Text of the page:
Impact of Exchange Rate and Firm Heterogeneity on Exports: Empirical Evidence from Four ASEAN Economies.

AuthorXie, Yizhe Daniel
  1. Introduction

    Ever since China's labour costs have started escalating and the country's growth began slowing down, ASEAN has come under the global spotlight. The Association, composed of ten countries, (1) has a combined population of 650 million, making it the fourth most populous economy, while its nominal GDP stands at US$2.8 trillion, placing it sixth in the list of largest economies. In terms of international trade, it is the fourth largest exporting region--after the European Union, North America, and China/Hong Kong. The grouping plays a central role in Asian economic regional integration initiatives and its member economies are part of major regional free trade agreements such as the Comprehensive and Progressive Agreement for Trans-Pacific Partnership (CPTPP), Regional Comprehensive Economic Partnership (RCEP), ASEAN+1, inter alia.

    As ASEAN leaders seek to replicate China's economic growth miracle through export-driven expansion, the exchange rate, which measures the relative price competitiveness of a country's exports, has emerged as an extremely important factor. In fact, devaluation of the Chinese RMB is generally believed to be a key reason for the success of the country's exports (Ahmed 2009; Aziz and Li 2007; Cheung, Chinn and Fujii 2009). The Chinese evidence is consistent with the conventional view that depreciation or devaluation of a local currency will lead to more exports by making domestic goods more competitive in the international market. Not only in China, but the quick recovery seen in Europe and Japan following the Second World War, too, was largely attributed to the devaluation of their currencies (Eichengreen 2005, 2006). Moreover, currency deprecation has been found to have hastened the economic recovery process during the Great Depression of the 1930s (Eichengreen and Sachs 1985). In a nutshell, there is enough evidence to show that exchange rate devaluation is a useful tool to boost exports.

    Interestingly, in recent years, many ASEAN countries seem to defy this trend, as their total volume of exports has increased despite a steady appreciation of the real effective exchange rate (REER). As shown in Figure 1, between 2005 and 2015, five ASEAN countries (Indonesia, the Philippines, Vietnam, Laos and Cambodia) saw an upward trend in their respective REERs, which indicates that the exports from these economies were losing their price competitiveness (or were witnessing an increase in export prices) ceteris paribus at a certain level of exchange rate pass-through, but their aggregated exports were expanding almost throughout this period. With the exception of Indonesia, which saw some fluctuations, this is seen in all the other countries.

    This distortion in the trade and exchange rate nexus observed in these countries using aggregated data can have important implications for policymakers and researchers in the region and beyond. The observation suggests that the established link between trade and exchange rates may not hold true any longer, at least not in the rising ASEAN region. In other words, the devaluation or depreciation of a local currency cannot be seen either as a policy tool or a windfall for economies that bet on an export-based strategy for economic development.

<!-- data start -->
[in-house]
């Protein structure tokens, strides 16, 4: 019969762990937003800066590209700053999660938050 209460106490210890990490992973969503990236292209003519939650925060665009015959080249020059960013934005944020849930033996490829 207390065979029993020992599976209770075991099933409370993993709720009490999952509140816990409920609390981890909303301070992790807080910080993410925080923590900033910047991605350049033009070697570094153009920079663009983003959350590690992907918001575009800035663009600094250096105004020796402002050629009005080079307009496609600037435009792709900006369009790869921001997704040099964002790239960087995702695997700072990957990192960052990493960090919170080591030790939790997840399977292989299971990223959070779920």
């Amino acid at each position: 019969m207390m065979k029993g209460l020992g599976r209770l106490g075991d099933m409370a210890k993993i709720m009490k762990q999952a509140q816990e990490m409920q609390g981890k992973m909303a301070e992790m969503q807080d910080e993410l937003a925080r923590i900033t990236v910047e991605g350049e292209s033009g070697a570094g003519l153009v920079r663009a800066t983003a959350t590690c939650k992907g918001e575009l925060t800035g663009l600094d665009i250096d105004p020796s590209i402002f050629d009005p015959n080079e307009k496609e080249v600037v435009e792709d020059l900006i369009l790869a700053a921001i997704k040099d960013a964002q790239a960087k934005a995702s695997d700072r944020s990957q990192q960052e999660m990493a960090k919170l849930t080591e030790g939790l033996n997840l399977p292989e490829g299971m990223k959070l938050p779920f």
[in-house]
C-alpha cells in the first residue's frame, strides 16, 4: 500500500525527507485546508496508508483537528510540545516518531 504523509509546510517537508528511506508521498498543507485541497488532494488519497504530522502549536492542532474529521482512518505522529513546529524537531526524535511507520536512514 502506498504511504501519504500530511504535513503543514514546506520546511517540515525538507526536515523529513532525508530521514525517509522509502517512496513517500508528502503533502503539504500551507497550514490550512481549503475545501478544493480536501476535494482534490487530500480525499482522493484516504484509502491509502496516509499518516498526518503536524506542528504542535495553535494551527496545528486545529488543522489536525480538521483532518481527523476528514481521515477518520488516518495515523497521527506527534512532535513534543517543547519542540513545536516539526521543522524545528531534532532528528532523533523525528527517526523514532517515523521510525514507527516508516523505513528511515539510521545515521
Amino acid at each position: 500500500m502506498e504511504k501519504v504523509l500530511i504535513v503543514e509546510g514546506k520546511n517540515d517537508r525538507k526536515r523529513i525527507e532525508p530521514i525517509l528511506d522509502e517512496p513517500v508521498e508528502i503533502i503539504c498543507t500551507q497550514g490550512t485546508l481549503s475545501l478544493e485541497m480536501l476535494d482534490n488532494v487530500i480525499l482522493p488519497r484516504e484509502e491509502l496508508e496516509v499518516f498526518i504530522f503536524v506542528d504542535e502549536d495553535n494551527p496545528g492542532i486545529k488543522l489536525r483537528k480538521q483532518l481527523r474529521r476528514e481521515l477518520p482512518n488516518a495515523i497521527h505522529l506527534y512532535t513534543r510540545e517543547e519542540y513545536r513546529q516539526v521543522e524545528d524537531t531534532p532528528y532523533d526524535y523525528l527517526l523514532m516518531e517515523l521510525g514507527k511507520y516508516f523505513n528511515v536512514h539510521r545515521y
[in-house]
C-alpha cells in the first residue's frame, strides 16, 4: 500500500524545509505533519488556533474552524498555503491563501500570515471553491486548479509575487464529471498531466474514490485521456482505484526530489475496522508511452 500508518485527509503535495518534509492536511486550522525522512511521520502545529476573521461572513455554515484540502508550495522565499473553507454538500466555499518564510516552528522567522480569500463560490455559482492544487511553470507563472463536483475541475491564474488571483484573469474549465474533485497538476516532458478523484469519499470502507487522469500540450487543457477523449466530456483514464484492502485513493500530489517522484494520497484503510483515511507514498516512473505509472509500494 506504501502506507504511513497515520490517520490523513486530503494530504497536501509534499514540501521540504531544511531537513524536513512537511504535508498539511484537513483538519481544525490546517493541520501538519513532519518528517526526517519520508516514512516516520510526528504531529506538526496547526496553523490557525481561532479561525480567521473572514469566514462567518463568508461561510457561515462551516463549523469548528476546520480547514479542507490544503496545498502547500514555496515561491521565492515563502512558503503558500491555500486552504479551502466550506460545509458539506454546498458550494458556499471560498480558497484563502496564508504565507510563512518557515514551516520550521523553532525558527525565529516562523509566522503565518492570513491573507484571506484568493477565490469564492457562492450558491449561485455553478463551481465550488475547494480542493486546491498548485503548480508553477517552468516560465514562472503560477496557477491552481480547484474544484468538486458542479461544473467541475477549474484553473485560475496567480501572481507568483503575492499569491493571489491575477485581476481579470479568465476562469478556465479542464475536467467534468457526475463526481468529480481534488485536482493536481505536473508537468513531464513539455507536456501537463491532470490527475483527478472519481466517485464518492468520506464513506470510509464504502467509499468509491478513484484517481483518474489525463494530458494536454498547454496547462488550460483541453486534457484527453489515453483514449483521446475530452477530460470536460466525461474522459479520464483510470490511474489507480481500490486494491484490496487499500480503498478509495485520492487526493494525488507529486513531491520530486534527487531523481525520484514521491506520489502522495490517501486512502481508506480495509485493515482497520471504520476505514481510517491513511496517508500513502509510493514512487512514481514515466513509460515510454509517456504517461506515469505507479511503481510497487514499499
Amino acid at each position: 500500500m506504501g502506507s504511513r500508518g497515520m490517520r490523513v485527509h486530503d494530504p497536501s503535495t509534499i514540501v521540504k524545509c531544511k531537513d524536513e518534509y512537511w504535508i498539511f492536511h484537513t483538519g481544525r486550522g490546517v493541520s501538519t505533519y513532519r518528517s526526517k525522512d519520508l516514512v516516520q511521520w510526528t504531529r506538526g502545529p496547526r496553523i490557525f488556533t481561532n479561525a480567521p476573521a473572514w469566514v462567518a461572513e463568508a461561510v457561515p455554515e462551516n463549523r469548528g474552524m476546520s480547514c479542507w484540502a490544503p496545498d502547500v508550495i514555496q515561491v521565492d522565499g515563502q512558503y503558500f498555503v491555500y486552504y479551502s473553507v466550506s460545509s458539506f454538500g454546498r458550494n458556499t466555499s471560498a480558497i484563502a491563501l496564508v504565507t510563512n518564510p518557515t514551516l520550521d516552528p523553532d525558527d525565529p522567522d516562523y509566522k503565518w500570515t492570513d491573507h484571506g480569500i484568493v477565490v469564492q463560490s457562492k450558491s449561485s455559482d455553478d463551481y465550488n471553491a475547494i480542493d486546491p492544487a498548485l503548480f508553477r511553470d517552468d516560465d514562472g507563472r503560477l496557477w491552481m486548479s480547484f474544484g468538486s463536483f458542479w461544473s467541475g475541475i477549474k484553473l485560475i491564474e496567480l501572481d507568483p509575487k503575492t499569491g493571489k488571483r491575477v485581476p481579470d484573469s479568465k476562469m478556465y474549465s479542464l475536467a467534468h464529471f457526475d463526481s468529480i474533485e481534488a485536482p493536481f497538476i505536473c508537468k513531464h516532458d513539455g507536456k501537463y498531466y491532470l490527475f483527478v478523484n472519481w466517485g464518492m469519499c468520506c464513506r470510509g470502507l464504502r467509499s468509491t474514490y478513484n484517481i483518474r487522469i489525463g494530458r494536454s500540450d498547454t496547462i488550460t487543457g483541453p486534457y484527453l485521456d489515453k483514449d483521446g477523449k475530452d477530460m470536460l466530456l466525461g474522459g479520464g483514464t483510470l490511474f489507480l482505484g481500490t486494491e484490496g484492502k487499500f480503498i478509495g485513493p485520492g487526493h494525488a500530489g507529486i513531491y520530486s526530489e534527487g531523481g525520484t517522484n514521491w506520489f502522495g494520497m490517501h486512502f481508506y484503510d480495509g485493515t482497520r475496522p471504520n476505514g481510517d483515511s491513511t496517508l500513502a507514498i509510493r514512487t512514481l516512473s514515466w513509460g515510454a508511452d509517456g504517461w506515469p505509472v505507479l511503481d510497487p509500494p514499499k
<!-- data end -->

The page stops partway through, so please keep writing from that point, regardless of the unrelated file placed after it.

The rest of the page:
Therefore, it is meaningful and timely to ask whether, at a micro-level, the export performance of ASEAN firms is immune to the impact of exchange rate appreciation. And, if that is not the case, what type of firms are more sensitive to exchange rate movements? At the point of writing, no published studies have been found to address this particular phenomenon, especially using firm-level data.

    In order to fill the gap, this paper uses firm-level panel data from four ASEAN countries (Indonesia, Vietnam, the Philippines and Laos), as collected by the World Bank's IFC Enterprise Survey for selective years between 2009 and 2016. Due to the "zero trade" problem in the dataset, the Poisson-pseudomaximum likelihood (PPML) approach is employed as the main estimation method. Supplementary empirical analysis techniques, including Tobit, ad hoc solution and Heckman's two-stage model are also used in this study.

    For the baseline econometric analysis, change in a firm's real exports is assumed to be a function of the real effective exchange rate level and its volatility and firm characteristics (firm size and labour productivity), while controlling for unobserved time-invariant effects of year, country and sector. Next, the equation is extended by including other firm heterogeneities as explanatory variables, including foreign ownership, internationally recognized quality certification, and financial obstacles. Alternative exchange rate measurement tools--nominal effective exchange rate (NEER) and US dollar-local currency exchange rate--and data decomposition are employed for robustness checks. Finally, the interaction terms--exchange rate and firm heterogeneities (SMEs, prior export experience, foreign and domestic affiliation, foreign content in exports)--are constructed to analyse how firms with different characteristics respond to exchange rate appreciation.